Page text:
Students will start by exploring the ways in which architect Daniel Libeskind broke boundaries when designing the Frederic C. Hamilton Building. They will engage in a series of creativity exercises designed to enhance their understanding of critical thinking and problem solving.
Intended Age GroupSecondary (grades 6-12)
Length of LessonTwo 55 minute lessons
Standards AreaLanguage Arts
Students will be able to:
- describe barriers to creative thinking and at least two strategies for overcoming these barriers;
- describe how using their senses and exploring the creativity of others can expand the ideas and vocabulary of their writing;
- use a variety of devices to convey meaning; and
- critique the aesthetic value of their work and that of their peers.
- Have the students get into groups of three to four.
- Share the following quotation from French philosopher Emilé Chartier: “Nothing is more dangerous than an idea when it’s the only one you have.” Ask each group to try to come up with at least two ideas about what this quotation means, then call on a couple of groups to share. So often in our daily lives what we do requires habit more than creative thought. Sometimes, however, creativity is needed to complete a task or solve a problem; other times it’s just fun to think in different ways. Share that today you are going to help them learn to tap into different ways of thinking.
- Give each group a creativity bag and ask them to come up with at least three uses for each object that has nothing to do with its everyday purpose. It may help to imagine what the objects could be if they were five inches tall or from another planet. Note: Set the norm that no idea is “stupid,” and that during brainstorming every idea should be written down, no matter how farfetched.
- Call on each group to share their favorite idea for each object.
- Distribute the picture of the Frederic C. Hamilton Building. Ask the groups to talk about and write down at least five ways that the architect broke traditional boundaries. You may have the groups share ideas with the class. You may want to use the About the Art section to highlight information related to the students’ discussion.
- Leave time to clean up.
Day 2 (or continued block period)
- Have the groups summarize what the lesson has taught them about creativity so far.
- Let students know that creativity works best when connecting to multiple senses. Pass out the oranges and cloves and ask the students to push the cloves into the oranges to help inspire their writing.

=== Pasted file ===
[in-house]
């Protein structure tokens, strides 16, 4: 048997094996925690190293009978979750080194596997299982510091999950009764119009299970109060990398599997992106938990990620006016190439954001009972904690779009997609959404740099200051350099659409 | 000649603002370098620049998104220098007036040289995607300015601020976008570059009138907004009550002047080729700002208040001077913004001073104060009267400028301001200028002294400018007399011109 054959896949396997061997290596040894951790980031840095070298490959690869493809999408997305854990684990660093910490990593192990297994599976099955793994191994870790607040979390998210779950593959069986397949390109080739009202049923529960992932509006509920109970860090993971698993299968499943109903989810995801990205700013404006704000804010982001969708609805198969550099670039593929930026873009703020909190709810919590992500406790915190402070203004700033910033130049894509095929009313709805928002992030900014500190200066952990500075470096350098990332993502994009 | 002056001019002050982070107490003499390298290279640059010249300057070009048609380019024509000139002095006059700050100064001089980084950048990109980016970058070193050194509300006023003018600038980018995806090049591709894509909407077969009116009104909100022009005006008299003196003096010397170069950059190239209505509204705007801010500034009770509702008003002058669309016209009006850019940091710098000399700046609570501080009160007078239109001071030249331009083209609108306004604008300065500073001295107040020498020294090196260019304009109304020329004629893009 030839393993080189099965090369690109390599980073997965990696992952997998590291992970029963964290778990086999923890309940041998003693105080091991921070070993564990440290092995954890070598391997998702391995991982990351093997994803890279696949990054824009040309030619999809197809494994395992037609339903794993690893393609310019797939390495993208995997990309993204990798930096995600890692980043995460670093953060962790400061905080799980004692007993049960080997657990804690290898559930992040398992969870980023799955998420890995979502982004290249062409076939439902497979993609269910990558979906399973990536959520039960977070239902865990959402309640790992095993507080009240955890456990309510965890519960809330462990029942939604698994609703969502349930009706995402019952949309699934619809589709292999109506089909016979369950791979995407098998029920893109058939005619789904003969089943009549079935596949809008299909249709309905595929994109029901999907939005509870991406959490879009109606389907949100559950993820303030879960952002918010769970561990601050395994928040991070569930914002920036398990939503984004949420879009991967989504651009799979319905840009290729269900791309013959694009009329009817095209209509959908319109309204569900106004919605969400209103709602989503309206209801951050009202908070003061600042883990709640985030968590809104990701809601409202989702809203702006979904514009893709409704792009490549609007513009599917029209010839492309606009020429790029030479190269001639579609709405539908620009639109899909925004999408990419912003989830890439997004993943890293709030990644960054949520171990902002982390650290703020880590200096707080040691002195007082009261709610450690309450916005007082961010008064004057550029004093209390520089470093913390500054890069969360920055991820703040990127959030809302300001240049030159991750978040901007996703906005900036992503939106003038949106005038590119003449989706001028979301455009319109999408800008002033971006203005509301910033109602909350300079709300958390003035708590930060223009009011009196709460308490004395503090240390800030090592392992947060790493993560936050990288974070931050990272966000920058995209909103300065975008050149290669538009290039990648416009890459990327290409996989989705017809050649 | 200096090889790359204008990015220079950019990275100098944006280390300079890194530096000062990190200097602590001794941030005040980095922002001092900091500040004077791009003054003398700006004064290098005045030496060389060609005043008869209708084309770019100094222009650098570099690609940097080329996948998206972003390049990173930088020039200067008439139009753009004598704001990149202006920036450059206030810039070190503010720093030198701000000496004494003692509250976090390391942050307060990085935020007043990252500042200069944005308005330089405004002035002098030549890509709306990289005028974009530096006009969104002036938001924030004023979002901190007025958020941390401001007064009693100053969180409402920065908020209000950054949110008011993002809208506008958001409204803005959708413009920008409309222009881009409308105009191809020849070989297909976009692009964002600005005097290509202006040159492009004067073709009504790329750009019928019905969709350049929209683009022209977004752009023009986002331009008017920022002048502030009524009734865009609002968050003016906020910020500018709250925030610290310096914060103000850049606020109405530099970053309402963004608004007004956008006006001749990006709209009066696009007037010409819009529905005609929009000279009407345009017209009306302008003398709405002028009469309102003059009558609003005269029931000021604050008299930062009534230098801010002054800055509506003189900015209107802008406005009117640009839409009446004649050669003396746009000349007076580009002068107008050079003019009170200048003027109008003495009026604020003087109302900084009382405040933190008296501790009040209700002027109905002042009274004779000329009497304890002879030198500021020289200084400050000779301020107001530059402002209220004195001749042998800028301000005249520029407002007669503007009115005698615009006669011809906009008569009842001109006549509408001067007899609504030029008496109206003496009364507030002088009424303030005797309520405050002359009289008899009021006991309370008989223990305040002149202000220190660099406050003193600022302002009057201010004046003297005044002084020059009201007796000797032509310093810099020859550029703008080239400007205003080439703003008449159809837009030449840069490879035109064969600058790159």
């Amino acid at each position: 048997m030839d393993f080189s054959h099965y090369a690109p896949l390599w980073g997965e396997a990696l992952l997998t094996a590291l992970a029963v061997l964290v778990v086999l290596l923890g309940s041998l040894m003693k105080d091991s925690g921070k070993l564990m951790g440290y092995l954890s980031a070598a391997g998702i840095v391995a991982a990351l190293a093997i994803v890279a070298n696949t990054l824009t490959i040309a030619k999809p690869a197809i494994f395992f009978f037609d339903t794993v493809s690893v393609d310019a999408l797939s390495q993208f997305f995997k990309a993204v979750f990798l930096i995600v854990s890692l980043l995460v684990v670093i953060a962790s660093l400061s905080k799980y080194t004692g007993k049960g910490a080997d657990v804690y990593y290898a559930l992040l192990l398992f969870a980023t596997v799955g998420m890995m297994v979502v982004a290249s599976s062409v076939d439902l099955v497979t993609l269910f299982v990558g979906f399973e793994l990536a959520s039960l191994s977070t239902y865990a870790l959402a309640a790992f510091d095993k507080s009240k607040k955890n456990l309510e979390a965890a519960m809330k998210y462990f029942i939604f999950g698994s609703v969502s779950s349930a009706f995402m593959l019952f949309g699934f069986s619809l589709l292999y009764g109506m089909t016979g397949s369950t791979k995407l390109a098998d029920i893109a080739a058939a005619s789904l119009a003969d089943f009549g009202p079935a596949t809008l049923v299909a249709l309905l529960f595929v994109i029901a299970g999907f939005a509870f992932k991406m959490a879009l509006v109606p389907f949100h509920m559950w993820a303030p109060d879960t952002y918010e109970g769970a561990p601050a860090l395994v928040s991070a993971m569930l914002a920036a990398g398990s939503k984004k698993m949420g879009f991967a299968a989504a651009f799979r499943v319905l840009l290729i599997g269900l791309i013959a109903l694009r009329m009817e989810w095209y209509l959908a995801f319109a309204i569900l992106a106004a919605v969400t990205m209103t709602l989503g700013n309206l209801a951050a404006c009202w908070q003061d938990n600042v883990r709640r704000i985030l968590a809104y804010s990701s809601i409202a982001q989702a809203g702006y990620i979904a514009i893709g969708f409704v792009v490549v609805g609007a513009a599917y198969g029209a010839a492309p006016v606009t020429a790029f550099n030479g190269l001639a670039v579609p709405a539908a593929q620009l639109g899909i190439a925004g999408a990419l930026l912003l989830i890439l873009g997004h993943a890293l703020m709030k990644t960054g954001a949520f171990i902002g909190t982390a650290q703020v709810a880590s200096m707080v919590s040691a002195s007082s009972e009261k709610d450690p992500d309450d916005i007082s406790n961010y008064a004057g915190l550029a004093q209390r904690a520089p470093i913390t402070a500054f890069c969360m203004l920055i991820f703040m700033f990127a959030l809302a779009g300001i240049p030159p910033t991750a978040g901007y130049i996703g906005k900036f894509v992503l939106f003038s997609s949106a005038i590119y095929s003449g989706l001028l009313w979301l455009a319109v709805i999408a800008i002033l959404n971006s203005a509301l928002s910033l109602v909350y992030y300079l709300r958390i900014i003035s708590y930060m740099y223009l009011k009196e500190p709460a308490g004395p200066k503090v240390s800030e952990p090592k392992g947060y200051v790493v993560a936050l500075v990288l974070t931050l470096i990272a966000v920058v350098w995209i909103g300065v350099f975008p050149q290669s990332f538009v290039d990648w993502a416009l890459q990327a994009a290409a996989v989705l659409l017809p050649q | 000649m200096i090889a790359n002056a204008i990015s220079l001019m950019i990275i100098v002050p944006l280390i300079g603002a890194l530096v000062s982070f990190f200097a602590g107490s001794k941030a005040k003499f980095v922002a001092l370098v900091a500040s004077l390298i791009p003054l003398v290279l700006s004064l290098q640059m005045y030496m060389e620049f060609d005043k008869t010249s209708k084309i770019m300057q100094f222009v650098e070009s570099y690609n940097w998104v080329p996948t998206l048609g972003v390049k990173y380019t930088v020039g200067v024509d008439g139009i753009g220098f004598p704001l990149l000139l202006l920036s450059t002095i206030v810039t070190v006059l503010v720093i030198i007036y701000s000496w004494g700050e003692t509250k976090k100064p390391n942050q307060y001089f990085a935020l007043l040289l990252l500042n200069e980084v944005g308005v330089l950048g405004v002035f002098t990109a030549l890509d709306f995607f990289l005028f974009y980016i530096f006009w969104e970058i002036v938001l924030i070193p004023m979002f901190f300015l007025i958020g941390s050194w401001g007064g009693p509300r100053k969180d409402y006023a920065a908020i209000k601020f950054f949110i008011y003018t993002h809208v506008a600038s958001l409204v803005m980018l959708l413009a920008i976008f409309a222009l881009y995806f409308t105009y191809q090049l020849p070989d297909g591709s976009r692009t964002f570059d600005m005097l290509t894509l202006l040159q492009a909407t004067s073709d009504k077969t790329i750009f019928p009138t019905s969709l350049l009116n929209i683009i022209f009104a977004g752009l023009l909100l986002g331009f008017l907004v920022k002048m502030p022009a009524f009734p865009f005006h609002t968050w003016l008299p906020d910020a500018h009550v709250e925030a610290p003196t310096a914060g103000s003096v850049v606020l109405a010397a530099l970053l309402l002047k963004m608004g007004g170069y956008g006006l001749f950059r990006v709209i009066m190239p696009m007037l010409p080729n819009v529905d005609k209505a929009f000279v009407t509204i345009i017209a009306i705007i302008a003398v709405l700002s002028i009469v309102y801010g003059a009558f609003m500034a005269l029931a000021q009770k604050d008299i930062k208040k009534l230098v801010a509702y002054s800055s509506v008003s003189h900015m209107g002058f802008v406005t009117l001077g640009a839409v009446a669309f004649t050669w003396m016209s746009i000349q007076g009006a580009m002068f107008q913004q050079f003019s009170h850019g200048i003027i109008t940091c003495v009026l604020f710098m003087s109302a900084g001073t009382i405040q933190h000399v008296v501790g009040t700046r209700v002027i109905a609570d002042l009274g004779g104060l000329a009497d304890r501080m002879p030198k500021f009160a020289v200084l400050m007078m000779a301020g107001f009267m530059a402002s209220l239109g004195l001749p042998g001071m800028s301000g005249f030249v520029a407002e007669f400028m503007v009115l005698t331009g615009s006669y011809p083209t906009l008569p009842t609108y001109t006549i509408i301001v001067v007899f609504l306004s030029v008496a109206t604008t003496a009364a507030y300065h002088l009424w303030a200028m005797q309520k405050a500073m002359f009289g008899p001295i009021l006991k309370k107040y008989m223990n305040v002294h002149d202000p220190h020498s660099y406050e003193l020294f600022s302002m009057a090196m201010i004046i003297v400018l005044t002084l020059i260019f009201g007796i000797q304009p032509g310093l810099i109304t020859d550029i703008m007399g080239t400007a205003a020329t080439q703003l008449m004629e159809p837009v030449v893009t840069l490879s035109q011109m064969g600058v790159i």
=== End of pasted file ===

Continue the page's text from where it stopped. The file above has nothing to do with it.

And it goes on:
- Pass out the handouts. Using the Frederic C. Hamilton Building and the orange as inspiration, have the students complete the writing exercises. Encourage them to have fun and take risks.
- If you could hear the building, what would it sound like?
- If you could give the building a smell, how would you describe it? Compare the smell of the orange with cloves to the smell of the building. How are they the same? How are they different?
- What do you see? What in nature compares to what you see in the building? How?
- Compare the texture of the orange to the texture of the building. How could the words you use tell the reader what each object is without directly stating it?
- If the orange had the power to defy gravity and could roll all over the building, what might it feel on its journey?
- If you could take a bite out of the building, how would it taste? If you imagined it wasn’t metal but really a type of food, what would it taste like now, and what would it feel like in your mouth?
- Have the students get back into the same groups for a critique. Have each student share two of their favorite answers with the group. Encourage the group to use the questions below to push each other to create more powerful and vivid writing. Make sure students understand the importance of being both truthful and kind in their criticism.
- Could you sense what the person writing was trying to help you sense? (Whether hearing, smelling, touching, etc.)
- Did the writing move you? Did it evoke an emotional reaction within you?
- Were the words and overall presentation of the answer pleasing to you?
- Lead a large-group discussion to bring closure to the activity. Have the students write down their answers first (Write It Before You Talk), and then ask volunteers to share their responses.
- If you had written about the building without doing any of the creativity exercises, how would the activity have been different?
- How did having to use your senses challenge you and your writing?
- What next? How can you use these skills to help you think more creatively in writing, history, science, or even in relationships with your friends and family?